Meeeeerrry Marketing!

We are four days away from Black Friday and the beginning of the holiday shopping season. Even though turkeys haven’t yet been carved, most brands have already begun their holiday advertisements in full force. 34% of Millennials ages 14-29 plan to start their shopping on Friday, so the merry marketing makes sense. But in a world flooded with commercials, it takes a lot to stick in consumers' minds during the busiest time of year. For distracted Millennial viewers especially, most holiday marketing flows in one ear and out the other, and a simple commercial probably won’t stick in their minds. But smart brands are thinking outside the green and red wrapped box, putting out campaigns that invite interaction, demand attention, and make holiday marketing something to look forward to. Here are three of the early standouts for the merriest marketing of 2013:

1. Kmart Show Your Joe
We said that an ordinary commercial wouldn’t be enough to make Millennials remember a brand’s holiday efforts…but this commercial isn’t so ordinary. Kmart’s Show Your Joe campaign centers around the retailer’s Joe Boxer offerings, and it rings in the season in a way that has actually managed to spark scandal. In it, a row of guys wearing tuxedo tops and boxer bottoms play “Jingle Bells” by swinging their hips and making music with bells we’re left to assume are attached you know where. The video has currently reached over 13 million views on YouTube with comments ranging from high praise to majorly scandalized. But thanks to its viral status, the spot is being discussed everywhere in the media, increasing Kmart’s holiday exposure exponentially. As Adweek put it, “sometimes it’s just better to be on the naughty list,” or as one male Millennial told us, “People haven’t cared about Kmart this much…

 
 
Ask Millennials some questions.
Log in to get started...

Want to talk to us about the article
or dive into a custom study?


Millennial News Feed

Quote of the Day: “I usually get my recipe ideas from Allrecipes or other food websites.” –Female, 32, NY

Lower gas prices are putting more Millennials into the driver’s seat. According to a report from AAA, 19% of consumers younger than 35-years-old say they are driving more due to the large drop in the price of fuel, nearly double the percentage of older generations who say the same. Millennials are known for not buying cars, and relying more on ride sharing services and public transportation. But this report is another indication that the generation has stayed away from the auto market because they couldn’t afford it, not because they didn’t like it. (Jalopnik,Chicago Tribune)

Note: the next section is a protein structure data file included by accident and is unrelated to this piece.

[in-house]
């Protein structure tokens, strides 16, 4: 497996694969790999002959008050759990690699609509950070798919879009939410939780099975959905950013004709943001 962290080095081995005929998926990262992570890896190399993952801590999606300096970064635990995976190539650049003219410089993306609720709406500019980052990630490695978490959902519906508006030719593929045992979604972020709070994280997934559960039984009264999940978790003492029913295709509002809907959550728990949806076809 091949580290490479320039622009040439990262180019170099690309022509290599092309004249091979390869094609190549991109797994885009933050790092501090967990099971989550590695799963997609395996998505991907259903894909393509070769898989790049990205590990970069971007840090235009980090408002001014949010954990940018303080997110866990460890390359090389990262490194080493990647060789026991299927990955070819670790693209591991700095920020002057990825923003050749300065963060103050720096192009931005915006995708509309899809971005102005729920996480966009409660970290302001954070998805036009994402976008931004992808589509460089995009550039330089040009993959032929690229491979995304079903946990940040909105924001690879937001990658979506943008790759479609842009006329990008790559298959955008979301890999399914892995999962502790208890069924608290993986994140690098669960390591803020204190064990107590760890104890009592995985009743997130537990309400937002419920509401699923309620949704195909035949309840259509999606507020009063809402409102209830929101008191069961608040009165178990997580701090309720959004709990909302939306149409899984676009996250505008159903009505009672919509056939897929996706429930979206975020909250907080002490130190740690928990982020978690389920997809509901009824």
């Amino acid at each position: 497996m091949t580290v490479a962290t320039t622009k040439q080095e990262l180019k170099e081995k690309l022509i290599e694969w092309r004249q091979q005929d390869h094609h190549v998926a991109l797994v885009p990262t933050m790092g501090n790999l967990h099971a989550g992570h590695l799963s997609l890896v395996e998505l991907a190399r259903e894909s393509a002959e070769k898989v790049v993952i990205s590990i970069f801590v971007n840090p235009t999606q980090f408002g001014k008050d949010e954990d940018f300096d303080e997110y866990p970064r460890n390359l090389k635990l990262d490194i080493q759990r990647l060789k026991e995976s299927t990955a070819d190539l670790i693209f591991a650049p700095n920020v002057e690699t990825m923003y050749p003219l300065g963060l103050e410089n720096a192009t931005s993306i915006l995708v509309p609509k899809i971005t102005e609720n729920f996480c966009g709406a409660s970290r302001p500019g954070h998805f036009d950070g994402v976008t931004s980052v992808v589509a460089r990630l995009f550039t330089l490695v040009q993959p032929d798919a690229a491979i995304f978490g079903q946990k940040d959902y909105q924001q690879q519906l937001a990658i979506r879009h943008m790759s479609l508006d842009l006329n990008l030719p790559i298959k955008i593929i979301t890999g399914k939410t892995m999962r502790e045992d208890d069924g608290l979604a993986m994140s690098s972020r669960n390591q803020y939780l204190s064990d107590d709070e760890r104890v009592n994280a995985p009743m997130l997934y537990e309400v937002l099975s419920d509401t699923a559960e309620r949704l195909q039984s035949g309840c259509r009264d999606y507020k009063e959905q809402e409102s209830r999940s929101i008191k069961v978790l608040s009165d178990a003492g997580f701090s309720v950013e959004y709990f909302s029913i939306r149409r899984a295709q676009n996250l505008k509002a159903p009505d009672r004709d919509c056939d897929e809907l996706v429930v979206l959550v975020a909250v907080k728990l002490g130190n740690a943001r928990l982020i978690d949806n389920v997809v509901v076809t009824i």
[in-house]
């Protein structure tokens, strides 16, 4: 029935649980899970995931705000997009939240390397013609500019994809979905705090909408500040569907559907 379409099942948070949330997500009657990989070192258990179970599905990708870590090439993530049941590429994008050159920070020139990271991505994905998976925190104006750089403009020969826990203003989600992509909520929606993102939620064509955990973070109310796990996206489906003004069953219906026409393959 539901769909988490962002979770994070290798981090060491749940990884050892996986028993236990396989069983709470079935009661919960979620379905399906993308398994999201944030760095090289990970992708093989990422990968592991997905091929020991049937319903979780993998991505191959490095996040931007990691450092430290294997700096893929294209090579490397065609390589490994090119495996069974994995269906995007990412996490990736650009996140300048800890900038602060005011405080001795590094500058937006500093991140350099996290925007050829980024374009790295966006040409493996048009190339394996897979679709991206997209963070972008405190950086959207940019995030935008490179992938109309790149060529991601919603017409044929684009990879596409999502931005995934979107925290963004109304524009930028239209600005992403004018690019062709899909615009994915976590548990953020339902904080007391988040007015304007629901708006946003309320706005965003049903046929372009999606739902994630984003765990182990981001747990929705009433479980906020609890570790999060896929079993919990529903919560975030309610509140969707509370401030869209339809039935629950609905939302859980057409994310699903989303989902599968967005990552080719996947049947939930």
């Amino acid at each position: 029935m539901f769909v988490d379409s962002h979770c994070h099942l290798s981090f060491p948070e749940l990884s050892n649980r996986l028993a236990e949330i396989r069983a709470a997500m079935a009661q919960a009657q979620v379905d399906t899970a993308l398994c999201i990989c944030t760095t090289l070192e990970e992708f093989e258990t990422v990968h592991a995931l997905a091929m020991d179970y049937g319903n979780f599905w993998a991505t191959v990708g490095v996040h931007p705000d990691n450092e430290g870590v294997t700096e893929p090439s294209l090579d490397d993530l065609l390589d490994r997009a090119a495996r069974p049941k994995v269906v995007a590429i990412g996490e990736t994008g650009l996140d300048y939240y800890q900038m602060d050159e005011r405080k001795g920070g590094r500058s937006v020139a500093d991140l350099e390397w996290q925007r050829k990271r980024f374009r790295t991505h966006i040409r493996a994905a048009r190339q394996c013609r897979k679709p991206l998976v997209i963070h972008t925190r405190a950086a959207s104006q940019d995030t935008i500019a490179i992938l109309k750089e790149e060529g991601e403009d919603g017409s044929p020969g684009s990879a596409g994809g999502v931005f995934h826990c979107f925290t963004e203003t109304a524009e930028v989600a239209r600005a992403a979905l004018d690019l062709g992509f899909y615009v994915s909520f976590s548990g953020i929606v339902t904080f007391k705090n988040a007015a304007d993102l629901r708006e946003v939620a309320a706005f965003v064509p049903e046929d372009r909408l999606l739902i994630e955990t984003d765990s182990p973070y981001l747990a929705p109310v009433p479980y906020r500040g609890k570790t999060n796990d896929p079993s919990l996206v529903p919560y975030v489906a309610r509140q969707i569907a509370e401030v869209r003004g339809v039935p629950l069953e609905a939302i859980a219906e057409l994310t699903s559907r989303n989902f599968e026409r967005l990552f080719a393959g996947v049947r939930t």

Of all things holding Millennials back in the workplace, most wouldn’t expect it to be a “lack of technological prowess.” But even though they are the first generation of digital natives and are certainly social-media savvy, when it comes to spreadsheets, effective Google searches, and even email, many are at a loss. Technology in the office can seem outdated to Millennials who use more efficient digital tools in their personal lives. But because younger workers “spend 43% of their time on administrative work,” mastering office tech is essential. (Time

In the last few years retailers online and off have had to adjust to the fact that Millennial men are growing to be particular fashion consumers. To appeal to this demographic, some are beginning to cater to them not just in stores, but on social media as well. Women aren’t the only ones sharing fashion photos, and increasingly popular accounts like @NordstromMen and @asos_menswear are dedicated to young male consumers, who are often ignored by other retailers. Brands neglecting to include menswear in their Instagram feed could be missing out. (Digiday)

Young consumers get their news online, and Mode Media hopes to become their go-to platform for high quality content. The site currently boasts 100,000 articles and videos about style, food, entertainment, sports, family, and news arranged in channels vetted and hand-curated by editors. Mode’s plan to be the “largest native feed distribution platform outside of Facebook” involves new video series featuring YouTube stars and other online personalities, and a focus on content that is pre-approved by experts, instead of friends. (Adweek)

E-retailer Net-A-Porter is just as surprised by the athleisure trend as you are. After launching Net-A-Sporter last summer with no extra budget, the activewear arm has grown so much that their sales numbers are now comparable to the rest of the site. Net-A-Sporter has grown from carrying 16 to 61 different brands, and also confirms that the majority of people shopping for activewear aren’t planning on breaking much of a sweat, with a 60-to-40 ratio of lifestyle shoppers versus athletes. (Racked)

Need an easy way to find a recent statfrom shopping to political to entertainmenton young consumers? A search of any topic Ypulse.com surfaces all related data that we have on the topic, pulled from our ongoing monthly surveys of Millennials 13-32-years-old. Gold subscribers can click on “show all data” to explore in-depth tables that breaks down statistics by gender, race, ethnicity, education, and location. It’s instant, current data about the Millennials generation, at your fingertips. (Ypulse)

Sign Up Now

Subscribe for premium access to our content, data, and tools.

Already a subscriber? Sign in.

Upgrade Now

Upgrade for full access to the best marketing tools for understanding the next generation.

View our Client Case Studies